Vera Kobalia's Racy Nightclub Photo Sparks Controversy

To those who have already criticized her lack of professional experience, Georgian Economic Development Minister Vera Kobalia may now have a lot more explaining to do.

Just weeks after Kobalia was appointed to the ministerial post by Georgian President Mikheil Saakashvili, a racy photograph of the 28-year-old minister, posing while atop a nightclub's bar alongside a group of other scantily-clad women, has been published by Georgian newspaper Asaval-Dasavali. According to the paper, the photograph was taken from Kobalia's Facebook page and had been shot at a Vancouver strip club in February -- around the same time Kobalia is said to have met Saakashvili, who was then in town for the Winter Olympics.

The Georgian-born Kobalia, who has lived in Canada for the past 15 years, is playing down the controversy, claiming the photo was taken while vacationing in Florida with her sister Nina almost a decade ago. "If the worst thing that the opposition or anyone else can find about me is my old picture from college," she told The Independent, "Then I don't see anything wrong with that."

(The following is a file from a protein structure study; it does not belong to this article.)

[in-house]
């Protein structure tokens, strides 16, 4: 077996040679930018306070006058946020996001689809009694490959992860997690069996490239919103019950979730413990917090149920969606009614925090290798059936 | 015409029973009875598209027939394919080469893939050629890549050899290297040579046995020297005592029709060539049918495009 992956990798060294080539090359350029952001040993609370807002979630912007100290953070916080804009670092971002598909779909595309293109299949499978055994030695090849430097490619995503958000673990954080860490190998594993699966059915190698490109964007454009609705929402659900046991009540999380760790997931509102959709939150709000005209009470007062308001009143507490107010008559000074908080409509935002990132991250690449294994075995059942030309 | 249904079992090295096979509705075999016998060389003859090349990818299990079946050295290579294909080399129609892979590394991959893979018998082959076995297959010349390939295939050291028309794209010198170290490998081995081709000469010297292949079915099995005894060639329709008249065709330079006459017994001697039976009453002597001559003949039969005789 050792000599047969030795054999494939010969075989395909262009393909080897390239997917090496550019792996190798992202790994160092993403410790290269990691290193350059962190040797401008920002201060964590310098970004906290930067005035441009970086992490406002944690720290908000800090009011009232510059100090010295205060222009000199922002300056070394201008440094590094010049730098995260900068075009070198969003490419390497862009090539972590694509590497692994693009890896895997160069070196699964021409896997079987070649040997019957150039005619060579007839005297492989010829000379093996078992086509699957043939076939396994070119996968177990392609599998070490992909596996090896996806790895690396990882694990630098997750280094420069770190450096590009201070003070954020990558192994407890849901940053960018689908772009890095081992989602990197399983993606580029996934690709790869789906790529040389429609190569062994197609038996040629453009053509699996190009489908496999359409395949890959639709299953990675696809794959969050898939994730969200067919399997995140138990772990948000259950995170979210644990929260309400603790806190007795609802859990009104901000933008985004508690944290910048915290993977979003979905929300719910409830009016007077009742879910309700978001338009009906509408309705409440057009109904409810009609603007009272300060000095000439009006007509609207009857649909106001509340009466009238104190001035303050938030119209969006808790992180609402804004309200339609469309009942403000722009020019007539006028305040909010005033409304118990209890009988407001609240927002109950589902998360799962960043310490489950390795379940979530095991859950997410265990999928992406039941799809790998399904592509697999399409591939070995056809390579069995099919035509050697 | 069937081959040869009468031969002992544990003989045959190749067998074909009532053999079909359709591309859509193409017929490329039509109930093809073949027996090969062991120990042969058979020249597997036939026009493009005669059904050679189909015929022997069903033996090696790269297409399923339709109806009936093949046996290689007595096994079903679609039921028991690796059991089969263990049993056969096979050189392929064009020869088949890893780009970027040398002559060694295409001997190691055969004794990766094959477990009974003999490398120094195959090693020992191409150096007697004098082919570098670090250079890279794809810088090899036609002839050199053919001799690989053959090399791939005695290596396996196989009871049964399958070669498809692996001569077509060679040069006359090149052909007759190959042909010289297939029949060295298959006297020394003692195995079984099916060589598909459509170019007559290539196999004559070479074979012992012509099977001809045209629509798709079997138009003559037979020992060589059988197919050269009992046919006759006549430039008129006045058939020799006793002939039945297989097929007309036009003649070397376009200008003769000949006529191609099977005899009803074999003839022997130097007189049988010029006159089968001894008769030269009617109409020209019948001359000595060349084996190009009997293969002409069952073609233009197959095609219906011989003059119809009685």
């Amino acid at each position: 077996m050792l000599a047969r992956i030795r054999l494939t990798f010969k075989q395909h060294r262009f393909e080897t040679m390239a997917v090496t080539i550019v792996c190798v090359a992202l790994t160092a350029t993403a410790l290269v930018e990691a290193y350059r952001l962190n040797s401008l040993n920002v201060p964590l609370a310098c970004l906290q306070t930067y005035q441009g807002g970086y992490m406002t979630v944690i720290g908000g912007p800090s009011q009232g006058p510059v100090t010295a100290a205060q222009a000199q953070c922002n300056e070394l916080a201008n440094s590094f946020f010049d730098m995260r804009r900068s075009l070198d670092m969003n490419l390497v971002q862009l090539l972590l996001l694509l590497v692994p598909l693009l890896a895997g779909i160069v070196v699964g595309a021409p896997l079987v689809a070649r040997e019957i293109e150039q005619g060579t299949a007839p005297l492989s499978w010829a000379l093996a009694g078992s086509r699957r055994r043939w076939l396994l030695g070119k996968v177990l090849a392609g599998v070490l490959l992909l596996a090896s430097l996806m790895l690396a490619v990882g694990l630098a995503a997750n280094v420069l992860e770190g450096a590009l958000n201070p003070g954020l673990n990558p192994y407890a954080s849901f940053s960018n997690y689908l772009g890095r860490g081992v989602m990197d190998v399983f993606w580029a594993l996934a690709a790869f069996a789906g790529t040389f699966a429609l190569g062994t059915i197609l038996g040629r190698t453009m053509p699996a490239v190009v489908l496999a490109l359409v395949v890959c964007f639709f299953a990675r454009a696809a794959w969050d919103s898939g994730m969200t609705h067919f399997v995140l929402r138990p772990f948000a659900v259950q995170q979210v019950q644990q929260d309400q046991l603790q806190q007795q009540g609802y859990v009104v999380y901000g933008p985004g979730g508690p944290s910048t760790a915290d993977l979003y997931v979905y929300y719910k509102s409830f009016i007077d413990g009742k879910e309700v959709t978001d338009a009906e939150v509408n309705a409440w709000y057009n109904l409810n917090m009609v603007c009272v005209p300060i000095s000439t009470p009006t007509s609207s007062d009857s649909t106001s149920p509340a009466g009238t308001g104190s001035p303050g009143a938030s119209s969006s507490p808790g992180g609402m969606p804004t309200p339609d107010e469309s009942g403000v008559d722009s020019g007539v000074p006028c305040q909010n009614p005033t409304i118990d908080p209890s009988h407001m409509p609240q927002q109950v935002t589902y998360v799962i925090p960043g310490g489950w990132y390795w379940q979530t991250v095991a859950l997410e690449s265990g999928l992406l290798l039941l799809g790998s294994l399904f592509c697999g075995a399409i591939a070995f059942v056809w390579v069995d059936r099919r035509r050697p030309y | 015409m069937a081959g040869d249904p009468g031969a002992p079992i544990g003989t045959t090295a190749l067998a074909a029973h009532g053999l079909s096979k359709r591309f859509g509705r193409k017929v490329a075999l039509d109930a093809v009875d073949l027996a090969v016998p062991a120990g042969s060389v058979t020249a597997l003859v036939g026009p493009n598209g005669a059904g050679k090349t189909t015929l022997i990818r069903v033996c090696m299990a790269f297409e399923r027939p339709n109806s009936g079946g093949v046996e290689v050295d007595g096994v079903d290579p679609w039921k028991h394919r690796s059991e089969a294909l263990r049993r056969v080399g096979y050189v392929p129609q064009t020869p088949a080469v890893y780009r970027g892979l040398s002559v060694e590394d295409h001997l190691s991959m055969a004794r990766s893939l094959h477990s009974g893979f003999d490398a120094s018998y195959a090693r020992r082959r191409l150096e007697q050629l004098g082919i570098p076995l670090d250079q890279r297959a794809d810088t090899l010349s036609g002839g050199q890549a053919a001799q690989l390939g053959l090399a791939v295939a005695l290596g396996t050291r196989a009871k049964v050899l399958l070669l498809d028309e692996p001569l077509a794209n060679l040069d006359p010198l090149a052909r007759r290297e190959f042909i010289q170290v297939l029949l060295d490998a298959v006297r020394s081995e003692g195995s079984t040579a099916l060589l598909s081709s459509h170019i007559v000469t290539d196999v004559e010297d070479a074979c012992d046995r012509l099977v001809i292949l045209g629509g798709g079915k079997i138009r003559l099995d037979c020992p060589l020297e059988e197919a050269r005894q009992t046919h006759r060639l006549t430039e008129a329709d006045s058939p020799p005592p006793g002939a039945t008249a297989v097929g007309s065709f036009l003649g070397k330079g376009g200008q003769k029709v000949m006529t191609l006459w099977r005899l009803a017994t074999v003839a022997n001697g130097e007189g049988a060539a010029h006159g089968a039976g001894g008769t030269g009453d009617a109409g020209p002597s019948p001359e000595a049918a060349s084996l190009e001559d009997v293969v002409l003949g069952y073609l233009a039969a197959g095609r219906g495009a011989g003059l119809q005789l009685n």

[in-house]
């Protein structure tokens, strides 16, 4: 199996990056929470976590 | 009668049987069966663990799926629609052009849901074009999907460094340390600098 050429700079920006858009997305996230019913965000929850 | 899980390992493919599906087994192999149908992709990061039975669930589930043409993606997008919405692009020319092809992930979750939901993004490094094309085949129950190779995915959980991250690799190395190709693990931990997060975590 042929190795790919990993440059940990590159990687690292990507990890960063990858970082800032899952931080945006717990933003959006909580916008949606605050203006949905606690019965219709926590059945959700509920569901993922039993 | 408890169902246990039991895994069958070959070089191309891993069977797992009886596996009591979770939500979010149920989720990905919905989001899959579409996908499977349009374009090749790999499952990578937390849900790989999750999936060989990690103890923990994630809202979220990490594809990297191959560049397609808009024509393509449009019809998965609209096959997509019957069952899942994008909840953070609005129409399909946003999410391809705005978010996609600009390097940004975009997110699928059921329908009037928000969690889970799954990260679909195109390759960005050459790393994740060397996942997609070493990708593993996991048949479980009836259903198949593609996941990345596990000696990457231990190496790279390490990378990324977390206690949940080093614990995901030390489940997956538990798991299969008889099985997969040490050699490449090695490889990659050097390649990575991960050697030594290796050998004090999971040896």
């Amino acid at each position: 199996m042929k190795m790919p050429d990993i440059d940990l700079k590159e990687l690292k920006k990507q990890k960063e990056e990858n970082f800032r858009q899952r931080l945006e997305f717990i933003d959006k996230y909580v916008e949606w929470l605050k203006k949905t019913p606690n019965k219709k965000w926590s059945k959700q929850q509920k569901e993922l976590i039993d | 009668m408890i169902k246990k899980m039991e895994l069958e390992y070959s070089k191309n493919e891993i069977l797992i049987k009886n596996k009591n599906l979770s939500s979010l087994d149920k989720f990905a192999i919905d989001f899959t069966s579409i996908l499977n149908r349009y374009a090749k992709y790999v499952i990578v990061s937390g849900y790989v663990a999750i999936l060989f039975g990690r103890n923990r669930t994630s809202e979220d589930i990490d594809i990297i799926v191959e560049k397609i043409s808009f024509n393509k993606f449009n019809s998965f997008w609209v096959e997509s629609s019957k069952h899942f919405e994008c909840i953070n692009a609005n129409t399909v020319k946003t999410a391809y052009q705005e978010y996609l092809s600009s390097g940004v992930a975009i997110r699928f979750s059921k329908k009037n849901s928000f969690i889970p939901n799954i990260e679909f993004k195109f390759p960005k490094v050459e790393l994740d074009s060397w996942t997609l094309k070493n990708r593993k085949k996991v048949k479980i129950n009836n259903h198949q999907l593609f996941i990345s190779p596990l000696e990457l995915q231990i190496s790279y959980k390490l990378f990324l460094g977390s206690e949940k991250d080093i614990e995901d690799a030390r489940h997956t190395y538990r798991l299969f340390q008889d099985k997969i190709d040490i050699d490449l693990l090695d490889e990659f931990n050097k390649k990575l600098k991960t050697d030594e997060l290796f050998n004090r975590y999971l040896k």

Kobalia's father Otari, who owns and operates Vancouver's European Breads Bakery, has jumped to his daughter's defense. According to Otari, Kobalia managed European Breads, transforming it from a small family business into a regional wholesaler.

"I raised my kids in an ethical and right way, and they are free to do whatever they want." he told The Vancouver Sun. "I believe these girls were having fun. It was a long time ago, taken at a bachelor party."

The controversy comes on the heels of objections some high-ranking Georgians have expressed about Kobalia's lack of political experience. "I think anyone could find someone in their family who was far more experienced and qualified in this field than Ms. Kobalia," Nodar Dzhavakhishvili, the former head of the Georgian National Bank, said at the time.

But in an effort to wipe out the country's Soviet legacy, Saakashvili has made a habit of appointing ministers in their 20s and 30s. "The plan is to have nobody in government who served during the Soviet period," Saakashvili told reporters last autumn. "Some of them don't even remember the Soviet period."

For his part, Otari believes his daughter is perfect for the job. "Vera has always been directed to something big, to change the world. She is very well-educated, she reads a lot of books, she is involved in the environment. Georgia needs a person who will be western-oriented and pushes always in western directions and new kinds of development," he said.